Tablets outshipped netbooks in Q2 2011. So says market watcher ABI Research, which recorded shipments of 7.3m netbooks in Q2 - down 13.1 per cent on Q1's 8.4m units - and 13.6m tablets. ABI said it reckons some 32m netbooks will ship in 2011 as a whole - 16.m of during H2. That is down 17.5 per cent on 2010's total shipments, …
We've heard this before, and it's still true that Netbooks are a saturated market. Tablets aren't
Not only that but the netbook hasn't evolved much in the last year or two.
I would love a laptop of that size with a good screen res but something or someone is stopping them...
I wanted a netbook, but the ones available are all absolutely totally crap and $600+, so I went with a Xoom for $400. It does enough of what I need.
One reason is that most netbooks cannot show HD video - either they need an atom with the Nvidia Ion chipset, or the AMD C-50/C-60 processor. The atom + intel graphics, which is what most netbooks use, just doesn't cut it.
The tablet thing is working out well as I've seen the Aspire One Happy model for AU$249 retail compared to the iPad/Transformer etc at just under $600. About time the pricing was more realistic.
Oh yes, I remember them.
How soon we move on and forget.
I have an Atom in a desktop...woohoo minority processor status.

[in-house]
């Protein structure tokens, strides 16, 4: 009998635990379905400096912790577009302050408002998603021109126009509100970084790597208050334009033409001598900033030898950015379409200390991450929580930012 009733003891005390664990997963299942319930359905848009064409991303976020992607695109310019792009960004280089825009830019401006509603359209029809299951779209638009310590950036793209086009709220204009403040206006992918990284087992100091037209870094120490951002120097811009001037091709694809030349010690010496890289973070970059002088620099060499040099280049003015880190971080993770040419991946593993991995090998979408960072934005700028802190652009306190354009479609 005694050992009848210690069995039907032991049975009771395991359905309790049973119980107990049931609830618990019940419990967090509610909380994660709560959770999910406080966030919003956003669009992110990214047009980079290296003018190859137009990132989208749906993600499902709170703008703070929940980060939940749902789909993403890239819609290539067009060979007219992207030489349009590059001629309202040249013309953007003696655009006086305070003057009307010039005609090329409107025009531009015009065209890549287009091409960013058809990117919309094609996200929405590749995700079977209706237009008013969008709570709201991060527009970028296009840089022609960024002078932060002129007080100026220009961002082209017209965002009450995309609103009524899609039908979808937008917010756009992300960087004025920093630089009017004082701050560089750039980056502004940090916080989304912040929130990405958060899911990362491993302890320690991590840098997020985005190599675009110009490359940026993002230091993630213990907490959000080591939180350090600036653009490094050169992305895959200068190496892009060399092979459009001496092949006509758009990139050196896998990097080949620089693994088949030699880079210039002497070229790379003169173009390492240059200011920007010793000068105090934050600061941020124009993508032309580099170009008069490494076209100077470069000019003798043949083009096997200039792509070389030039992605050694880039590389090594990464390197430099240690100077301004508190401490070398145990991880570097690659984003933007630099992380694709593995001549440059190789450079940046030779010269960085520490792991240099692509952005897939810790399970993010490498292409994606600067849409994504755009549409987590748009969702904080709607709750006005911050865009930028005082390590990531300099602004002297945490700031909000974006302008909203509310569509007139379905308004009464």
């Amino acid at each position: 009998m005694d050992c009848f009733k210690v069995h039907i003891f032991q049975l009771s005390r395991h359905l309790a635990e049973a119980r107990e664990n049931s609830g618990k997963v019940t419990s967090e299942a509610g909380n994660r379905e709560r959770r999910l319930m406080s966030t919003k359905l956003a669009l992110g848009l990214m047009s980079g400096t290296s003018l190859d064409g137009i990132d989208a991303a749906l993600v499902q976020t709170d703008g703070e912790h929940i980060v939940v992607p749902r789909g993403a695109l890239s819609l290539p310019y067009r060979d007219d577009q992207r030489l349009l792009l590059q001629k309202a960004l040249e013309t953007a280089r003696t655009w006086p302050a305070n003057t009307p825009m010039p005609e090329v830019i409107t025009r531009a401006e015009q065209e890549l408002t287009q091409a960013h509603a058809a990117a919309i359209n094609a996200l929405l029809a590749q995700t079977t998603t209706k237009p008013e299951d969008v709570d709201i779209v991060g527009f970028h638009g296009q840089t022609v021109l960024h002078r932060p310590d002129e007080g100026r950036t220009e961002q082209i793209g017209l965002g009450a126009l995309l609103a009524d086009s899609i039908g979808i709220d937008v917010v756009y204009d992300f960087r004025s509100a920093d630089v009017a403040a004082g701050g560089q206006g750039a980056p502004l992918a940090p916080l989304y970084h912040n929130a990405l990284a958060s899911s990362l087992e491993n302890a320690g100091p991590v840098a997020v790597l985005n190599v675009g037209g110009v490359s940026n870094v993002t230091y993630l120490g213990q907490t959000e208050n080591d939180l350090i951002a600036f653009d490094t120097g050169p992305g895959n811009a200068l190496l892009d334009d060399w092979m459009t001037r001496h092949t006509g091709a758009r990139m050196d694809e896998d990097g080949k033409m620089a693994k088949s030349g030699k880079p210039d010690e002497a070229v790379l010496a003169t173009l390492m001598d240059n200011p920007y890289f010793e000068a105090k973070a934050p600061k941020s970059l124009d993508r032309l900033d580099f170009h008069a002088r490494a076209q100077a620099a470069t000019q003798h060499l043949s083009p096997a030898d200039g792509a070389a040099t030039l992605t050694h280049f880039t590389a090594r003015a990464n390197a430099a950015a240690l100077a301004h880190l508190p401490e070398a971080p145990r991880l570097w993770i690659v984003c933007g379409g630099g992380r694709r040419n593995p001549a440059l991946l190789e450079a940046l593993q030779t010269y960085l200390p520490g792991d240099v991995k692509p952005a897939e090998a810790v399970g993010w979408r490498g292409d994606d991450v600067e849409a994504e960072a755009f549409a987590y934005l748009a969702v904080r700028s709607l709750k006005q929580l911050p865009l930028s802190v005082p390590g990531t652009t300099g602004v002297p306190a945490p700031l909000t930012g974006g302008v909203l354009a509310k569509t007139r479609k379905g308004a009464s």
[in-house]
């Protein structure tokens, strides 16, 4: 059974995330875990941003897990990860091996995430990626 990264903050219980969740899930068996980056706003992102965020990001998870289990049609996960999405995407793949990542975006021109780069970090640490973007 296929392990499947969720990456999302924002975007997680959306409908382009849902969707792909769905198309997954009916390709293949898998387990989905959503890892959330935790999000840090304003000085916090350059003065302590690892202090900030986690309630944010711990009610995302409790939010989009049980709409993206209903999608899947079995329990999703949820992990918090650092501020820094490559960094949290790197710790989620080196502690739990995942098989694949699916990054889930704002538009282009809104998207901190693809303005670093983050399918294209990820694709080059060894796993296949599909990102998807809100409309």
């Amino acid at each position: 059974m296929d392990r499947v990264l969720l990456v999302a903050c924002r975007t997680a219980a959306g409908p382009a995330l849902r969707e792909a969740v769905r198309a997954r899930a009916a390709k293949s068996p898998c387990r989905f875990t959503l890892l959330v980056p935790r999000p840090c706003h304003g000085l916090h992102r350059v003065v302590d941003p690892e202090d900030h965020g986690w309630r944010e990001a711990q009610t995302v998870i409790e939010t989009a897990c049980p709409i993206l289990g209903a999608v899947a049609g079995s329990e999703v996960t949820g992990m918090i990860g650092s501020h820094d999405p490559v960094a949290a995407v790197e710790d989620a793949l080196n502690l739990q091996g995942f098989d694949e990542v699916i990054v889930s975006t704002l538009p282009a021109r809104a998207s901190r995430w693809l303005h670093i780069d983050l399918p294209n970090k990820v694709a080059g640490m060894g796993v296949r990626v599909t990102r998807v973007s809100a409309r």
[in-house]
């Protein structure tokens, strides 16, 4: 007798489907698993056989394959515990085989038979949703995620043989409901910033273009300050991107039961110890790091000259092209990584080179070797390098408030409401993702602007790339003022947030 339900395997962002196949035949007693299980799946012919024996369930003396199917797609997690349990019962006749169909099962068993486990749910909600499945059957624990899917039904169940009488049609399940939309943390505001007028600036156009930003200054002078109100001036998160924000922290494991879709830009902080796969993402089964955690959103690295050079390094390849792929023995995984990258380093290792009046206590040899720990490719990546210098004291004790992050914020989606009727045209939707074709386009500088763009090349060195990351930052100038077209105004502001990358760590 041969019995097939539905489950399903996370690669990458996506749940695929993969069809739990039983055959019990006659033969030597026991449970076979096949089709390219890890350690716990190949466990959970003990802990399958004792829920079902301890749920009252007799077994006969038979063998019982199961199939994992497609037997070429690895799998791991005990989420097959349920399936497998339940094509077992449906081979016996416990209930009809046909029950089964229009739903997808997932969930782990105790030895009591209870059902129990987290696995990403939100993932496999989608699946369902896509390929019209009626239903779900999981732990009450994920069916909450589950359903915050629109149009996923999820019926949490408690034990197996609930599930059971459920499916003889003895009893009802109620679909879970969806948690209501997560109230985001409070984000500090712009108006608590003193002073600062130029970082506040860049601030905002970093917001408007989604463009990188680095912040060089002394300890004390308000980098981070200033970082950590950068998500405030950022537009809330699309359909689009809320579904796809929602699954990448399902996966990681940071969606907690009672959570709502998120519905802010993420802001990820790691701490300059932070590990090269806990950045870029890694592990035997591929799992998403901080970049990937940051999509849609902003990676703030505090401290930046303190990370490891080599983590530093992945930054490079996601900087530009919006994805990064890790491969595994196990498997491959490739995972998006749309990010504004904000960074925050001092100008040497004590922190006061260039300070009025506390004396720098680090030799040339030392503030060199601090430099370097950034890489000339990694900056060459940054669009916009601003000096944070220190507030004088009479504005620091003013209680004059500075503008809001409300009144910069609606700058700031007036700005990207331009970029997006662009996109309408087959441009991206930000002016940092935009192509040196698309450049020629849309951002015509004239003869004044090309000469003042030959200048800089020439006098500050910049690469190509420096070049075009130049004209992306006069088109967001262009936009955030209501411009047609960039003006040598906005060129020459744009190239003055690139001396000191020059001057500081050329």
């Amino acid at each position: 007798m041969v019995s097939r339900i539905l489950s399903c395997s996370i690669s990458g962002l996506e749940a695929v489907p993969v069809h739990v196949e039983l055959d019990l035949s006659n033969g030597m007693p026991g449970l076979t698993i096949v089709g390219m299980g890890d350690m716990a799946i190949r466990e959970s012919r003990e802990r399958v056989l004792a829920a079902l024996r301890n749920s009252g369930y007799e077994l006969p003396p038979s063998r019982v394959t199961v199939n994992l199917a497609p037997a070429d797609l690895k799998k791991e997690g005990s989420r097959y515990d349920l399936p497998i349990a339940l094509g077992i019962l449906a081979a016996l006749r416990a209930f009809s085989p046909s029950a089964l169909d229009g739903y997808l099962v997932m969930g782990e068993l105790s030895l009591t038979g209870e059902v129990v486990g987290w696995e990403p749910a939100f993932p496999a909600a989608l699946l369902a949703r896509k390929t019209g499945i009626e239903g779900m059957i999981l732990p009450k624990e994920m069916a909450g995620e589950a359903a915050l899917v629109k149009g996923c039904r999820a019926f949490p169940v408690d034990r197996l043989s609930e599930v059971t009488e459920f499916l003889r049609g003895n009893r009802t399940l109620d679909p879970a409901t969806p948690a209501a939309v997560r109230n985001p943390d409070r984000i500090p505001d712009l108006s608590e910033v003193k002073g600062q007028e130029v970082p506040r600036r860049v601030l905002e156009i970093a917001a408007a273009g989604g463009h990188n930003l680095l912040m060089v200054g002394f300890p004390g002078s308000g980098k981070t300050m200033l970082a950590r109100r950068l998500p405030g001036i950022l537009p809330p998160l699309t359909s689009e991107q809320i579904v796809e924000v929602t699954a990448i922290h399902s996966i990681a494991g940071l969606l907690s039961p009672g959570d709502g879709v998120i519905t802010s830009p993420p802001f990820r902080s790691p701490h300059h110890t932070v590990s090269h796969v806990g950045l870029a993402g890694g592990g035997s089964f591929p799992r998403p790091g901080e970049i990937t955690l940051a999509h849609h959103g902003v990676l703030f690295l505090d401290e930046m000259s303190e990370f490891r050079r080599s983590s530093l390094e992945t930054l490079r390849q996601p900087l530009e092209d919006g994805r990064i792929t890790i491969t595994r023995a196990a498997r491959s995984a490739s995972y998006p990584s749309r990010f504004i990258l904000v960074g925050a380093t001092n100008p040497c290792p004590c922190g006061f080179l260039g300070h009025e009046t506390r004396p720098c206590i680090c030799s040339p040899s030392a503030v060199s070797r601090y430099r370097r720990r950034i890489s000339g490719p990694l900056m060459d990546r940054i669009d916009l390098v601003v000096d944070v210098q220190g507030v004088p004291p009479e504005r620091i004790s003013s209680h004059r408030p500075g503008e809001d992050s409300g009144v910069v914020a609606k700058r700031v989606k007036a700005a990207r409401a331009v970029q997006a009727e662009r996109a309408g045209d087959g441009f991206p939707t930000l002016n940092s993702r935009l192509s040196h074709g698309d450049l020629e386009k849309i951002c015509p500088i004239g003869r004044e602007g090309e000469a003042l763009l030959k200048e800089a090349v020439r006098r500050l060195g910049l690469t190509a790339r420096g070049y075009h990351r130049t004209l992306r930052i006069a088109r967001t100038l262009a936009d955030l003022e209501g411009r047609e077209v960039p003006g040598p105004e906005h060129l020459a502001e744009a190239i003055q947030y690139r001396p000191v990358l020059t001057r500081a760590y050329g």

Stagnant netbooks since end of 2008
To mirror what was mentioned above, my late 2008 Dell Mini 9 with its 1.6GHz Atom is now approaching its 3rd birthday - has there been a doubling or tripling of the power of netbooks for the same price and form factor in those 3 years? Nope!
I went looking for an upgrade but there are only small increases in power out there (chip wise not battery capacity) which is a real shame.
Well I still love my netbook... an Asus Eee 1005HA-P.
Intel Atom 1.66GHz, 2GB memory, 10" screen at 1024x600 res, runs Win XP at brilliant speed and consistently gives me 9+ hours of battery life 3 years after purchase (I can get a whole transatlantic flight worth of work done). Only weighs 1kg which is barely noticeable in your bag, and only cost £200 (much cheaper than those ultra-portable laptops). Plus it has a full keyboard with which I am typing this.
It's not one of those super-early netbooks that had no screen, no battery and no power. I didn't ever see the point in those.
Most tablets I've seen only seem to support cut-down "mobile" operating systems and don't have the ability to install things like jedit, gimp, inkscape, libreoffice etc.
It's the ability to do everything, everywhere that makes netbooks a winner for me. The thought of having to sub-edit an article or make some emergency edits to some code using a tablet just sounds like a nightmare.
Having said that, most people are idiots when it comes to computers and probably just want app stores and shiny things that work.
But you'll have to pry my netbook from my cold hands because I have no intention of ever replacing it with a tablet.
However I would consider a tablet if you could install an OS of your choice and they were made into more rugged sealed units for use outdoors.